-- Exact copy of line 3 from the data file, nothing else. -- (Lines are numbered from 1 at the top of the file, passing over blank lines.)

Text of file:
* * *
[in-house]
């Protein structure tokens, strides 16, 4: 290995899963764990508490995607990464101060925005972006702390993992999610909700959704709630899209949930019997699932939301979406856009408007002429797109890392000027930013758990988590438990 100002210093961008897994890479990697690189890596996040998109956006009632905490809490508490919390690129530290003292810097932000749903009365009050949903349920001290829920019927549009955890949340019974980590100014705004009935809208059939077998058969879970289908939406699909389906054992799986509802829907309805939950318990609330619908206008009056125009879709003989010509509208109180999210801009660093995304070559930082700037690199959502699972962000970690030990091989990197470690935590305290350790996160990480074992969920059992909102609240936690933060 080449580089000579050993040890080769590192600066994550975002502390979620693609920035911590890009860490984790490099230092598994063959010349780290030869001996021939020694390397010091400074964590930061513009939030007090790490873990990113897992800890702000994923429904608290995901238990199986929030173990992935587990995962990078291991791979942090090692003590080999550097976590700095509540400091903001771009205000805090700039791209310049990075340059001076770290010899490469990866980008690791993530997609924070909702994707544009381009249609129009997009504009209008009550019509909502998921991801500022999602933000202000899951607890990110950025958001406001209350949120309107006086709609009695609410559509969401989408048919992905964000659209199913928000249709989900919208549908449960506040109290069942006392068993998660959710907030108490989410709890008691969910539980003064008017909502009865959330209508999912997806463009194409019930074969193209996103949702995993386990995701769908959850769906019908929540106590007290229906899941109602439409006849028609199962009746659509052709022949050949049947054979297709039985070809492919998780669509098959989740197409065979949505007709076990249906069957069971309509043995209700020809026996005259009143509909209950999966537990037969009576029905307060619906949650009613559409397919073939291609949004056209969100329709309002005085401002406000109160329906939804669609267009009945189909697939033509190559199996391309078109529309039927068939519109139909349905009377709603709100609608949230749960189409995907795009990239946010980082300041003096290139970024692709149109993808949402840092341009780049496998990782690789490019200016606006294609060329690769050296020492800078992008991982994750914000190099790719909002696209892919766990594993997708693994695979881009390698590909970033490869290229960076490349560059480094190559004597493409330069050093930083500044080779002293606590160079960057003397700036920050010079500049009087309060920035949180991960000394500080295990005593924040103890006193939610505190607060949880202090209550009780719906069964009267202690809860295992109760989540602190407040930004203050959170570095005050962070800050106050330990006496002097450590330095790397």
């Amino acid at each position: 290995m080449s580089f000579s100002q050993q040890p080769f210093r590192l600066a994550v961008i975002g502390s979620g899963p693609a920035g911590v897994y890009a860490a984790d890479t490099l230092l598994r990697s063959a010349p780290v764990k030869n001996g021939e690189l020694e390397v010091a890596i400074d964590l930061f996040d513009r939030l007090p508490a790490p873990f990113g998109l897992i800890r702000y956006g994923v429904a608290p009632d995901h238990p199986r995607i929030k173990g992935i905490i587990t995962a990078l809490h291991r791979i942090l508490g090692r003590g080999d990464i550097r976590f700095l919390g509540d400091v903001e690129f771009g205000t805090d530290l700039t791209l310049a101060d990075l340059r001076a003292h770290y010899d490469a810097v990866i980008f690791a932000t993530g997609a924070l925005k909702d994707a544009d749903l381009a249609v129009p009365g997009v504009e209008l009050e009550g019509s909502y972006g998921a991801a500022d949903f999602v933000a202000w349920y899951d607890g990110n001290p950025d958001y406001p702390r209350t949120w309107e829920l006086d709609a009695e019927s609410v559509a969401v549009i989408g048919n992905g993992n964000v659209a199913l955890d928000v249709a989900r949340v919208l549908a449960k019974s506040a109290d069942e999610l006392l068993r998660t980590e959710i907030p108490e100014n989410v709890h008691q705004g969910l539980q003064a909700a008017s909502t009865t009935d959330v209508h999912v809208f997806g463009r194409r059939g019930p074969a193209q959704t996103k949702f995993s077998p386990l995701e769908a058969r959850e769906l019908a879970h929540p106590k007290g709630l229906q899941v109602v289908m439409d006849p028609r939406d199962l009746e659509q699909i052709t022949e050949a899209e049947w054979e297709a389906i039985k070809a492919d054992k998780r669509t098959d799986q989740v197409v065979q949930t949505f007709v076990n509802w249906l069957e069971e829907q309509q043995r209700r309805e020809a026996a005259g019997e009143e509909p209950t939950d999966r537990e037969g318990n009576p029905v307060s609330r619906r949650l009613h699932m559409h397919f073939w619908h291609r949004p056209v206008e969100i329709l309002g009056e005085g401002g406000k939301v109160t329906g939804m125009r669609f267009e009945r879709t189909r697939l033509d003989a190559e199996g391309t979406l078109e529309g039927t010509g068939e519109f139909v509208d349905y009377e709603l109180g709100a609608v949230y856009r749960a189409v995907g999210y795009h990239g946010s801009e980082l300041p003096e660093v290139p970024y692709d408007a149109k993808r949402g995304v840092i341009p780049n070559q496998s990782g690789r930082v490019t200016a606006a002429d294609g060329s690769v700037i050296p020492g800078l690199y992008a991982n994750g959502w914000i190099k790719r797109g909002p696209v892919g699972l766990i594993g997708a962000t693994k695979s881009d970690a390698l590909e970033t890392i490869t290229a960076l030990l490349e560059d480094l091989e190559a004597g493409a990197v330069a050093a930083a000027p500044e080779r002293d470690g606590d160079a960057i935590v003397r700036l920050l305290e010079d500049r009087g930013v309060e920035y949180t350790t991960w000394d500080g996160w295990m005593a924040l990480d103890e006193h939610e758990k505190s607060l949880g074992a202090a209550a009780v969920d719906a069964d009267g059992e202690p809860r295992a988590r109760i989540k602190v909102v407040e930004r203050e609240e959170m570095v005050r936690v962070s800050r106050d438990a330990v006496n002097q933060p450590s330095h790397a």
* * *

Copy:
């Amino acid at each position: 290995m080449s580089f000579s100002q050993q040890p080769f210093r590192l600066a994550v961008i975002g502390s979620g899963p693609a920035g911590v897994y890009a860490a984790d890479t490099l230092l598994r990697s063959a010349p780290v764990k030869n001996g021939e690189l020694e390397v010091a890596i400074d964590l930061f996040d513009r939030l007090p508490a790490p873990f990113g998109l897992i800890r702000y956006g994923v429904a608290p009632d995901h238990p199986r995607i929030k173990g992935i905490i587990t995962a990078l809490h291991r791979i942090l508490g090692r003590g080999d990464i550097r976590f700095l919390g509540d400091v903001e690129f771009g205000t805090d530290l700039t791209l310049a101060d990075l340059r001076a003292h770290y010899d490469a810097v990866i980008f690791a932000t993530g997609a924070l925005k909702d994707a544009d749903l381009a249609v129009p009365g997009v504009e209008l009050e009550g019509s909502y972006g998921a991801a500022d949903f999602v933000a202000w349920y899951d607890g990110n001290p950025d958001y406001p702390r209350t949120w309107e829920l006086d709609a009695e019927s609410v559509a969401v549009i989408g048919n992905g993992n964000v659209a199913l955890d928000v249709a989900r949340v919208l549908a449960k019974s506040a109290d069942e999610l006392l068993r998660t980590e959710i907030p108490e100014n989410v709890h008691q705004g969910l539980q003064a909700a008017s909502t009865t009935d959330v209508h999912v809208f997806g463009r194409r059939g019930p074969a193209q959704t996103k949702f995993s077998p386990l995701e769908a058969r959850e769906l019908a879970h929540p106590k007290g709630l229906q899941v109602v289908m439409d006849p028609r939406d199962l009746e659509q699909i052709t022949e050949a899209e049947w054979e297709a389906i039985k070809a492919d054992k998780r669509t098959d799986q989740v197409v065979q949930t949505f007709v076990n509802w249906l069957e069971e829907q309509q043995r209700r309805e020809a026996a005259g019997e009143e509909p209950t939950d999966r537990e037969g318990n009576p029905v307060s609330r619906r949650l009613h699932m559409h397919f073939w619908h291609r949004p056209v206008e969100i329709l309002g009056e005085g401002g406000k939301v109160t329906g939804m125009r669609f267009e009945r879709t189909r697939l033509d003989a190559e199996g391309t979406l078109e529309g039927t010509g068939e519109f139909v509208d349905y009377e709603l109180g709100a609608v949230y856009r749960a189409v995907g999210y795009h990239g946010s801009e980082l300041p003096e660093v290139p970024y692709d408007a149109k993808r949402g995304v840092i341009p780049n070559q496998s990782g690789r930082v490019t200016a606006a002429d294609g060329s690769v700037i050296p020492g800078l690199y992008a991982n994750g959502w914000i190099k790719r797109g909002p696209v892919g699972l766990i594993g997708a962000t693994k695979s881009d970690a390698l590909e970033t890392i490869t290229a960076l030990l490349e560059d480094l091989e190559a004597g493409a990197v330069a050093a930083a000027p500044e080779r002293d470690g606590d160079a960057i935590v003397r700036l920050l305290e010079d500049r009087g930013v309060e920035y949180t350790t991960w000394d500080g996160w295990m005593a924040l990480d103890e006193h939610e758990k505190s607060l949880g074992a202090a209550a009780v969920d719906a069964d009267g059992e202690p809860r295992a988590r109760i989540k602190v909102v407040e930004r203050e609240e959170m570095v005050r936690v962070s800050r106050d438990a330990v006496n002097q933060p450590s330095h790397a």